If well trained automotive engineers are in short supply, then experienced metrologists are also in that same category. Experts in the field will retire in the next decade at alarming rates. So interweaving measurement solutions and methodology into the CU-ICAR curriculum opens the door to real-world troubleshooting.
John C. Ziegert, Professor and Timken Chair in Automotive Design and Development, is making sure that CU-ICAR is taking a fresh approach to training students in the field. Ziegert started out at Pontiac in his first job out of college. He eventually moved on to the University of Florida (Gainesville), where he spent 17 years conducting research and developing fully automated measurement systems and equipment to perform high-precision dimensional metrology. Since joining the Clemson University faculty three years ago, he has focused his energies into developing an array of courses and building a precision metrology laboratory in a temperature-controlled room.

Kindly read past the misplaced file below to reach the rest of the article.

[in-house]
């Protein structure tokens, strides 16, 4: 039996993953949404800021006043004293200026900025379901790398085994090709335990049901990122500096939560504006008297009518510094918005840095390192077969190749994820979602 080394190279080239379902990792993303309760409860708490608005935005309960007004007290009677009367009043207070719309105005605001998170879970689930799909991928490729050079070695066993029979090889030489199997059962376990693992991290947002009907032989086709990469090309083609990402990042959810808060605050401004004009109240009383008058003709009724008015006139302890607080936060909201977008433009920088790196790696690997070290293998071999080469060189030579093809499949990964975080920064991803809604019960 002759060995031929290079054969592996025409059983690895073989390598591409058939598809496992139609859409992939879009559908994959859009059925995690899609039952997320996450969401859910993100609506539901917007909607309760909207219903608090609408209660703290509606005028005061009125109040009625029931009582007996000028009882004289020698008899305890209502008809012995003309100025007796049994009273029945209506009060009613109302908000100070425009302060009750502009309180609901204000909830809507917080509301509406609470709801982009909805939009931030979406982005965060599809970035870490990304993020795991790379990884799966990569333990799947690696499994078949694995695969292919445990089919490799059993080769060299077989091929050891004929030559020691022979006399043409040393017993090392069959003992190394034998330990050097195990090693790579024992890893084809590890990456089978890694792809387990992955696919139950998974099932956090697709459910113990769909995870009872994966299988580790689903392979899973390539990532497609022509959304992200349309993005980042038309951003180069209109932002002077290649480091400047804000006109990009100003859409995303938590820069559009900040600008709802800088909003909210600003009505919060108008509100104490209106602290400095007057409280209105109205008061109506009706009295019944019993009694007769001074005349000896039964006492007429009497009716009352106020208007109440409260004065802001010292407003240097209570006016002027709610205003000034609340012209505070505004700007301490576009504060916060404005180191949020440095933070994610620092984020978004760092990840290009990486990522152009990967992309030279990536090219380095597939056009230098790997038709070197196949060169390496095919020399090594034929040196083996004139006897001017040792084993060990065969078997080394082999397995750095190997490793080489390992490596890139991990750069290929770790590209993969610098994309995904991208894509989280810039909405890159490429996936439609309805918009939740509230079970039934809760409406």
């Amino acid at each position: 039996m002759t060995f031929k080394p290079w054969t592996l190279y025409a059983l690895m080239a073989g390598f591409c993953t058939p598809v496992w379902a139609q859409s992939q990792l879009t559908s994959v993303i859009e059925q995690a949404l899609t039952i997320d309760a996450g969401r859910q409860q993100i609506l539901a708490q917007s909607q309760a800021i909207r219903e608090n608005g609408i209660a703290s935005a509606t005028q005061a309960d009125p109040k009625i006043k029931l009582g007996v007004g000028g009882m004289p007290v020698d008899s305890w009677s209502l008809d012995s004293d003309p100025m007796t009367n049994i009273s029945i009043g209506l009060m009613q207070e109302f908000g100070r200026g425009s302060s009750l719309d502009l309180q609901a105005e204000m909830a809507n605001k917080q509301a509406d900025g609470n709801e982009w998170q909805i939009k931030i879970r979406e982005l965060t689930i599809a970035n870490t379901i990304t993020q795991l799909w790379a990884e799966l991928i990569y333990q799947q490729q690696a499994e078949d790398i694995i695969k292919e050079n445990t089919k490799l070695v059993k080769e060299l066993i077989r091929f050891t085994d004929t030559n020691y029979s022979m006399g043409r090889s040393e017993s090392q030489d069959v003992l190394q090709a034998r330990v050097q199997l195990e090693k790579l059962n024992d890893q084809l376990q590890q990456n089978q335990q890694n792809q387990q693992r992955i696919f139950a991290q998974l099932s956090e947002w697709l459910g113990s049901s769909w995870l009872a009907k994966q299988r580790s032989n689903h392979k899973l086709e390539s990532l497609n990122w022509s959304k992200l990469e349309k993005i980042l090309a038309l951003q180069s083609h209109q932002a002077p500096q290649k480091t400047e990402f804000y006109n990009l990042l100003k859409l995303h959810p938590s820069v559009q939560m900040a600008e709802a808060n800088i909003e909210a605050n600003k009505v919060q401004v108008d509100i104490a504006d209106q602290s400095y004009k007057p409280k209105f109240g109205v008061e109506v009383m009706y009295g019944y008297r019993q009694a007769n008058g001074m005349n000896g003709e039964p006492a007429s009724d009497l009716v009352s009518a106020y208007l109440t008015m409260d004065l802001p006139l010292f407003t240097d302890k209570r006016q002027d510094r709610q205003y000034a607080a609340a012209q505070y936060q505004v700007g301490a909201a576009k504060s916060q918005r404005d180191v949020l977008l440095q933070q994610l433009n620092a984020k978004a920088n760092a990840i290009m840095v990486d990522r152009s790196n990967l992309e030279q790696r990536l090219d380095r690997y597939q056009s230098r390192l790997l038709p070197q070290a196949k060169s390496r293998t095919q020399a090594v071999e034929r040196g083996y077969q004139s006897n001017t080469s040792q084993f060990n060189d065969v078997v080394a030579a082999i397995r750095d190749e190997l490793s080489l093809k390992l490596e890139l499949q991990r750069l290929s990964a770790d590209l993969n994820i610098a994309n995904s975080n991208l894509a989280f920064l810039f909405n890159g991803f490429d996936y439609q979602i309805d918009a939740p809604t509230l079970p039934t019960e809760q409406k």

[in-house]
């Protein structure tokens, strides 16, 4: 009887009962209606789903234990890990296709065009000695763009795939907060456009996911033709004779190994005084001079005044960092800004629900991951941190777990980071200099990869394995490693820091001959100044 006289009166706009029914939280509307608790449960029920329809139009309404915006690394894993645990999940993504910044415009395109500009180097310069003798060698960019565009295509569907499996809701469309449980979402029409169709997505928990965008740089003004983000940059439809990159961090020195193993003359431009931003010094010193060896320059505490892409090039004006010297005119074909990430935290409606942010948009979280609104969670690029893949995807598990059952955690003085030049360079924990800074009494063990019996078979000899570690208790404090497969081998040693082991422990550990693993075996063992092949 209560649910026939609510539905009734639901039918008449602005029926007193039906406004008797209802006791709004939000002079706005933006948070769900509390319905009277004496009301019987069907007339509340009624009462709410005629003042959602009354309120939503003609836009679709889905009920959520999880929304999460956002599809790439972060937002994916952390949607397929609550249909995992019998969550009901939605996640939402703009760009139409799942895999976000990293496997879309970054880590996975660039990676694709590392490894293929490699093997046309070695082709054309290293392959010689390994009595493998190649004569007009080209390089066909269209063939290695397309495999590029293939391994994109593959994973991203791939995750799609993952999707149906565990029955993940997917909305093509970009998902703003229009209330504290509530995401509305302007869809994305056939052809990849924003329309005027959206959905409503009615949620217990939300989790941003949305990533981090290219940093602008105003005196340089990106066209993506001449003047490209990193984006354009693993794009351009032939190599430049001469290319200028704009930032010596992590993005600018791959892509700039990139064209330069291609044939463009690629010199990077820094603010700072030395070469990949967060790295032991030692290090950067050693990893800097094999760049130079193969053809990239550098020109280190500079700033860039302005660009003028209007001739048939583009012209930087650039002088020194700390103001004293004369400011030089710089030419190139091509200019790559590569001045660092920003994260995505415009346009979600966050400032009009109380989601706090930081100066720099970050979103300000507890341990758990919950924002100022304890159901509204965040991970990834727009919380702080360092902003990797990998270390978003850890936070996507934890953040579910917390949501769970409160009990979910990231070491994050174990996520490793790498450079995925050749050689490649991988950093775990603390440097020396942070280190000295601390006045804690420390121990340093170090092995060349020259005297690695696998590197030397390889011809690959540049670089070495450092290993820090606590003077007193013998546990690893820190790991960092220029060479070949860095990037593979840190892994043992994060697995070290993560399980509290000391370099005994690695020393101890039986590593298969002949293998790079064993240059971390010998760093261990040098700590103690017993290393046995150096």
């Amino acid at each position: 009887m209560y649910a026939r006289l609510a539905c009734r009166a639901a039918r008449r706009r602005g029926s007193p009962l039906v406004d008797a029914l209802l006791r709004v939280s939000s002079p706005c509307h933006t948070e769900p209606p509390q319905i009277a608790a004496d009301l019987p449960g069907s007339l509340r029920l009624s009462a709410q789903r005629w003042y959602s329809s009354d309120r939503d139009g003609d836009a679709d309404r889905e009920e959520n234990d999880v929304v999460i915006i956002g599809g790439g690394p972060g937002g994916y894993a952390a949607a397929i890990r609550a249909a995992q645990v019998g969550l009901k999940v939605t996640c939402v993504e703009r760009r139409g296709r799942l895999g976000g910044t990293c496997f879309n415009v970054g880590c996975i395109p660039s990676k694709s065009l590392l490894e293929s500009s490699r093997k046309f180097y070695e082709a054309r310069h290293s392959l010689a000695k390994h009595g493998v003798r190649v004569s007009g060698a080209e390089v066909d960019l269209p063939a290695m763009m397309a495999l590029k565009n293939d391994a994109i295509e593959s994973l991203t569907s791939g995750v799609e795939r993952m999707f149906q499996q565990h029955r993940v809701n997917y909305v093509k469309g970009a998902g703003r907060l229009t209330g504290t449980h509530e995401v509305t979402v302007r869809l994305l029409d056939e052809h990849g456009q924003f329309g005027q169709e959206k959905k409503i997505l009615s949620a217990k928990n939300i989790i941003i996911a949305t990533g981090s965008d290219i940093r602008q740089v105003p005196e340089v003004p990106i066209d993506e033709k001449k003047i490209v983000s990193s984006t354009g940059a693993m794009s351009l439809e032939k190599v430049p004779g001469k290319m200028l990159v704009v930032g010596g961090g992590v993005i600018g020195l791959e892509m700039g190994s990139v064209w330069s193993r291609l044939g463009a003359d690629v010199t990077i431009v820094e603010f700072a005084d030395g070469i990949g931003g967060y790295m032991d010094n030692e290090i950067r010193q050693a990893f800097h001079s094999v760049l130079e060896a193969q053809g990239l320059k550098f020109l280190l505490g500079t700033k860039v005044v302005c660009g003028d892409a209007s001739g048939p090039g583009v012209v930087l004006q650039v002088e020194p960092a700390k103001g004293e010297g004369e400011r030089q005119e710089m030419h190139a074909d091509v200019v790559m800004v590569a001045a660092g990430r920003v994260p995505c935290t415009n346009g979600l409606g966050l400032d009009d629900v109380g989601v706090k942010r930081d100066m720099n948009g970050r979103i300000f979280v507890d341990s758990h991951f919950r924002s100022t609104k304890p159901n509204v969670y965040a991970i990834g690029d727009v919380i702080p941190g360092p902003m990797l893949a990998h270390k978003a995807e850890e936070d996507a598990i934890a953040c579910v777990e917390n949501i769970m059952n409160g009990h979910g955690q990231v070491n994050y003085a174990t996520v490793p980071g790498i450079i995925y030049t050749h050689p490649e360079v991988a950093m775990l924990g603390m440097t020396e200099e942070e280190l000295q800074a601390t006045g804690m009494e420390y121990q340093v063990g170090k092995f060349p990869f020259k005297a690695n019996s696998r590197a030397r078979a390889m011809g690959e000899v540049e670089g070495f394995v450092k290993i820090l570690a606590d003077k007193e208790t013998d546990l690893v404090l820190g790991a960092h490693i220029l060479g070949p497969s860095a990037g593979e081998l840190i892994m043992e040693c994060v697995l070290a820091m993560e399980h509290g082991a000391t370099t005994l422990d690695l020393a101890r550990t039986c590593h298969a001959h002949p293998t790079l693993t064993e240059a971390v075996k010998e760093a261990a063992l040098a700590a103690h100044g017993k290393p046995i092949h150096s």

For portable measurement, data acquisition, and inspection processes, the CU-ICAR program uses a Romer GridLOK CMM system from Hexagon Metrology Inc. (North Kingstown, RI). This articulating arm technology is primarily utilized for in-situ 3-D measurement of large parts. The metrology solution includes a sevenaxis Romer Infinite articulating arm with standard probes, a scanner head, and the patented GridLOK "conical seat" location system. The articulating arm rests on a mobile base that can be moved easily around a chassis or car to acquire data inside, outside, and underneath the measured object. With a strong yet lightweight composite body, the CMM moves like a human arm due to its integrated counterbalance and patented infinite rotation. The arm has a measuring volume of 12' (3.7 m).
"The GridLOK system is critical for measuring something the size of a vehicle at roughly 8 x 15' [2.4 x 4.6-m]," states Ziegert. "One of the goals of a current research project is to measure the torsional stiffness of the body of a BMW X5, which is the twisting condition along the long axis of the body. Achieving a very high torsional stiffness in the chassis is really important for good vehicle handling, and BMWs are known for their superb handling. For example, if you are parking a vehicle with the right front wheel up on the curb, this condition puts a large twisting load on the car. If its stiffness is not high enough, the doors may not open or close. And believe it or not, there are expensive cars on the market right now with that condition."